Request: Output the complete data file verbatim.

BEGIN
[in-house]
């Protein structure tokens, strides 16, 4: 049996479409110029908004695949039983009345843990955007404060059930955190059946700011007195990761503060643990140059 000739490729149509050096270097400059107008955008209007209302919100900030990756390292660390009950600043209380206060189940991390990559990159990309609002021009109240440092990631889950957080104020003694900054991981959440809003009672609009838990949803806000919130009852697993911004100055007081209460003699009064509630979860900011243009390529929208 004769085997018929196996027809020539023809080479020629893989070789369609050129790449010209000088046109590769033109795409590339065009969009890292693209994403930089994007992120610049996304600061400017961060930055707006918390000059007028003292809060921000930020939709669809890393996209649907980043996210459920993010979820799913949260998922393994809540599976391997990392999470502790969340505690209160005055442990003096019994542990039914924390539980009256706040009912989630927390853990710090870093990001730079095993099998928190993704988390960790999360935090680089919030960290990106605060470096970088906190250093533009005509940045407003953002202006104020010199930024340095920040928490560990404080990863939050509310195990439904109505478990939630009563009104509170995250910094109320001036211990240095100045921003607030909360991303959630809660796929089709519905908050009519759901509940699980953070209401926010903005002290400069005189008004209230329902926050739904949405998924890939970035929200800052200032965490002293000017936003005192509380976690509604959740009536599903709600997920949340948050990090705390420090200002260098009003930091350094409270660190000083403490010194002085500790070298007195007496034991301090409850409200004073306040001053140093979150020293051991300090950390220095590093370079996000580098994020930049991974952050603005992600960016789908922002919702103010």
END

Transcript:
[in-house]
């Protein structure tokens, strides 16, 4: 049996479409110029908004695949039983009345843990955007404060059930955190059946700011007195990761503060643990140059 000739490729149509050096270097400059107008955008209007209302919100900030990756390292660390009950600043209380206060189940991390990559990159990309609002021009109240440092990631889950957080104020003694900054991981959440809003009672609009838990949803806000919130009852697993911004100055007081209460003699009064509630979860900011243009390529929208 004769085997018929196996027809020539023809080479020629893989070789369609050129790449010209000088046109590769033109795409590339065009969009890292693209994403930089994007992120610049996304600061400017961060930055707006918390000059007028003292809060921000930020939709669809890393996209649907980043996210459920993010979820799913949260998922393994809540599976391997990392999470502790969340505690209160005055442990003096019994542990039914924390539980009256706040009912989630927390853990710090870093990001730079095993099998928190993704988390960790999360935090680089919030960290990106605060470096970088906190250093533009005509940045407003953002202006104020010199930024340095920040928490560990404080990863939050509310195990439904109505478990939630009563009104509170995250910094109320001036211990240095100045921003607030909360991303959630809660796929089709519905908050009519759901509940699980953070209401926010903005002290400069005189008004209230329902926050739904949405998924890939970035929200800052200032965490002293000017936003005192509380976690509604959740009536599903709600997920949340948050990090705390420090200002260098009003930091350094409270660190000083403490010194002085500790070298007195007496034991301090409850409200004073306040001053140093979150020293051991300090950390220095590093370079996000580098994020930049991974952050603005992600960016789908922002919702103010």